Game Scalability
Question submitted by (22 November 1999)

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  I'm currently designing an RTS game and I'm wondering how to determine the speed of the processor the game is running on. The faster the processor the more "environment & effect" settings I can implement.  

  The bad news is that there's no easy API call to get the processor speed... the good news is that most games don't need to know that. Instead, they can just time the number of milliseconds it takes to render one frame, from start to finish (say, by using Win32's SetTimer() and KillTimer() functions). Then, if the game knows the maximum amount of time it can spend drawing one frame, it can easily decide whether or not to add extra detail.

For example, let's say I'd like my game to run at 20 fps, so I tell it that no frame should take more than 50 ms (1000 ms / 20 fps) to render. Let's say the game is running on a wicked fast system, and that the game figures out it only takes 10 ms to render a frame in low detail. It's got an extra 40 ms, so the game decides to bump the detail level up a notch. On this higher detail level, the game notices the frames take about 35 ms to draw. It's still got time to spare, so it ups the detail level one more time, and notices they're now taking 55 ms to draw. Oops, that's too long, so the game drops the level of detail back down a notch, and stays there.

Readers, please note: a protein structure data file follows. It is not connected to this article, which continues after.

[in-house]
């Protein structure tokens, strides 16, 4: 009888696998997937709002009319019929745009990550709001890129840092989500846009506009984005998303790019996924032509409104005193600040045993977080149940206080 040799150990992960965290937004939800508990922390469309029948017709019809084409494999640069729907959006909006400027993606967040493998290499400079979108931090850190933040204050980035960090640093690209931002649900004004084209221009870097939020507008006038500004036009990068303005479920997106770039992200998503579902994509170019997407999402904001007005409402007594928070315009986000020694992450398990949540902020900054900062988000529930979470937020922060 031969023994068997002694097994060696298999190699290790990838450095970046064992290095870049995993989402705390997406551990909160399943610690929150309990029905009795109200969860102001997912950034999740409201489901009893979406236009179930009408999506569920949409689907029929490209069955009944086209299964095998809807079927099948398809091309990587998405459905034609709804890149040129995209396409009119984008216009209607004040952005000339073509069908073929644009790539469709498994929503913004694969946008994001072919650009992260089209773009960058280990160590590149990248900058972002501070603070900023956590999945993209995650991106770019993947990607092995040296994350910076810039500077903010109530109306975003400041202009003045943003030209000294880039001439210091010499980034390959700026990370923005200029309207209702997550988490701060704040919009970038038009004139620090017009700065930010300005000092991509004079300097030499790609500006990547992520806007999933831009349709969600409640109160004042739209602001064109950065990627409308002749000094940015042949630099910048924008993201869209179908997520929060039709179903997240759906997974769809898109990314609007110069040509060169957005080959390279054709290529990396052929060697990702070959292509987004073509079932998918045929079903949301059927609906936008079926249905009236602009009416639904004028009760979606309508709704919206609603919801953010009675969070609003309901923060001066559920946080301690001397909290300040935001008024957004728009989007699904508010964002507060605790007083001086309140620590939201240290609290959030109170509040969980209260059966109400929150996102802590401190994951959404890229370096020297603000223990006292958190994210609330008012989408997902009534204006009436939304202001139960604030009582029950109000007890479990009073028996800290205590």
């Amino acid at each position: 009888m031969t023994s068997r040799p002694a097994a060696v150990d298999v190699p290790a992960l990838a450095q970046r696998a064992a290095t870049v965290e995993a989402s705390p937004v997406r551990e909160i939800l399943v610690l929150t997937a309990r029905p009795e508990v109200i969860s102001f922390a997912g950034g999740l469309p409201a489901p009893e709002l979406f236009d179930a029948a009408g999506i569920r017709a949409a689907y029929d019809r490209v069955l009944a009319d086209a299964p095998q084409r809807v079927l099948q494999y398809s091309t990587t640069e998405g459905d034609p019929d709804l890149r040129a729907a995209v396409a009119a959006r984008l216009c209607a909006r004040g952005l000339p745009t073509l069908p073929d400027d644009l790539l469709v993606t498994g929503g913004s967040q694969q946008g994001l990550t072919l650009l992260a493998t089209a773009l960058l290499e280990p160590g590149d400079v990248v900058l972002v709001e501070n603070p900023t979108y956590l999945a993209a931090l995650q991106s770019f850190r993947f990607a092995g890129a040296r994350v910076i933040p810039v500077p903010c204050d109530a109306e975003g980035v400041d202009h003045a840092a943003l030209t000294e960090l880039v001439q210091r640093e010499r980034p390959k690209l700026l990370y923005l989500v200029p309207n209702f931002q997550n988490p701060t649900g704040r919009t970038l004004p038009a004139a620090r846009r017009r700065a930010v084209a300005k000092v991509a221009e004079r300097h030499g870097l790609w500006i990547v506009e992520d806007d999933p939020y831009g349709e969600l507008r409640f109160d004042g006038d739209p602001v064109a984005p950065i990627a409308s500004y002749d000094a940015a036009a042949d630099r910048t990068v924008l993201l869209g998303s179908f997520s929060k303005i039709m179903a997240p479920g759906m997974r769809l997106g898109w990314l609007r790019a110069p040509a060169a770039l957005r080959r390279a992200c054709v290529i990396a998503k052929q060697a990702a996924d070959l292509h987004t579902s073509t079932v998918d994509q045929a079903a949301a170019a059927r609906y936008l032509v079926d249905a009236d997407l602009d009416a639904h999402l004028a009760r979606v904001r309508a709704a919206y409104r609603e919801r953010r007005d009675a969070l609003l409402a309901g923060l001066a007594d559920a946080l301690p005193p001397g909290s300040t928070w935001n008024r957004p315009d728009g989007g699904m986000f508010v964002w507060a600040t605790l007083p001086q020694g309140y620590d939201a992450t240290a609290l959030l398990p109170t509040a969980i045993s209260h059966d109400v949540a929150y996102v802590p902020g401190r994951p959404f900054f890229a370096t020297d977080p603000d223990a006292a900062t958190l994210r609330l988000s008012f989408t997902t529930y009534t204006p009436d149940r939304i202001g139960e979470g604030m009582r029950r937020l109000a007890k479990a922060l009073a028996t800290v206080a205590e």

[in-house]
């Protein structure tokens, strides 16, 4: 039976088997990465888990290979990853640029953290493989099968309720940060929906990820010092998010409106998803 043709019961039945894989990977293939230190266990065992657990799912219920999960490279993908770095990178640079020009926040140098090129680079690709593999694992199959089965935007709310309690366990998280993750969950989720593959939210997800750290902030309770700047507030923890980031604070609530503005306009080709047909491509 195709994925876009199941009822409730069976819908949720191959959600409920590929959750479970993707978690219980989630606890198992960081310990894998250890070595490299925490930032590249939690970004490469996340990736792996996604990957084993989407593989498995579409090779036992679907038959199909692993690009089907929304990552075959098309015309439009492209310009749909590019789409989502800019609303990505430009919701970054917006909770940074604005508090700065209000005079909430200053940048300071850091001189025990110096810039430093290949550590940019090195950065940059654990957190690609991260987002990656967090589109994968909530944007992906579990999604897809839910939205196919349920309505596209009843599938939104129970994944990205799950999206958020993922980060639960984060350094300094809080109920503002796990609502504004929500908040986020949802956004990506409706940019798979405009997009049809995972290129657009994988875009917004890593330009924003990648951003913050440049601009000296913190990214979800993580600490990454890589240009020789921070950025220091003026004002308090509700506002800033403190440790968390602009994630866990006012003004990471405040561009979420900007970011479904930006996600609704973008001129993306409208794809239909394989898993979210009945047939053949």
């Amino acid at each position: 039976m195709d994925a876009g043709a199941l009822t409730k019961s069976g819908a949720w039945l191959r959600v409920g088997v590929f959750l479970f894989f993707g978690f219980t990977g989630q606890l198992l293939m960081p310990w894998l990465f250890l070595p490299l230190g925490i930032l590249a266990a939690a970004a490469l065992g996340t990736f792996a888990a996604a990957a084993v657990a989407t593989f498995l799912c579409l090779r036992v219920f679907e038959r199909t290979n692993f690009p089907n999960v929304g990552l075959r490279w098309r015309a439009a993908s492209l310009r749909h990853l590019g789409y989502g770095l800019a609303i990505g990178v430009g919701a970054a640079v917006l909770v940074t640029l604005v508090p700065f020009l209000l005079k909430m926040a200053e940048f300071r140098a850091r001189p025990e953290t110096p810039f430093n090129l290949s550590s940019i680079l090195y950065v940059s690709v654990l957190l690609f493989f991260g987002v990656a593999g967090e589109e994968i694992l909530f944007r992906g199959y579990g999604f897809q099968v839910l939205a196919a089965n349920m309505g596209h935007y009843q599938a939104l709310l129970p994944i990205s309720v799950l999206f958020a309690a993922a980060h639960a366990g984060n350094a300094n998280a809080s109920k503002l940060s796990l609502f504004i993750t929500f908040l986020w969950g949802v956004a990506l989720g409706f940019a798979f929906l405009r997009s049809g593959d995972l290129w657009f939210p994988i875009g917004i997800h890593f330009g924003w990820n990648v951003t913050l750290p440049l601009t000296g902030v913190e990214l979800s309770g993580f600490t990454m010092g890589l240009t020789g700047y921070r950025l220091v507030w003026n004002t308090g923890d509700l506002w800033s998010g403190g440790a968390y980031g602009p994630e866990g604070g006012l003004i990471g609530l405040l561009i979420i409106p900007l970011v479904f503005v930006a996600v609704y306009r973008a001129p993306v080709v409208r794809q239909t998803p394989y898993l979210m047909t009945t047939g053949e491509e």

It's an inexact science, but most of the time it gets the job done.

p.s. - I've received a number of comments from people telling me that there are many ways to get the CPU speed - the cpuid assembly instruction, or the QueryPerformanceCounter() API. They are correct; I specifically did not mention these methods because unfortunately, they don't tell the whole story. A game's performance depends on much more than just the speed of the CPU - the bus speed, memory speed, L2 cache size, graphics card acceleration, and a slew of other factors all make a difference. Therefore, simply knowing CPU speed usually isn't enough - you want to know the total system performance, and in my opinion, the best way to measure total system performance is to determine how much time it takes to draw one frame.

Response provided by Mason McCuskey

This article was originally an entry in flipCode's Fountain of Knowledge, an open Question and Answer column that no longer exists.


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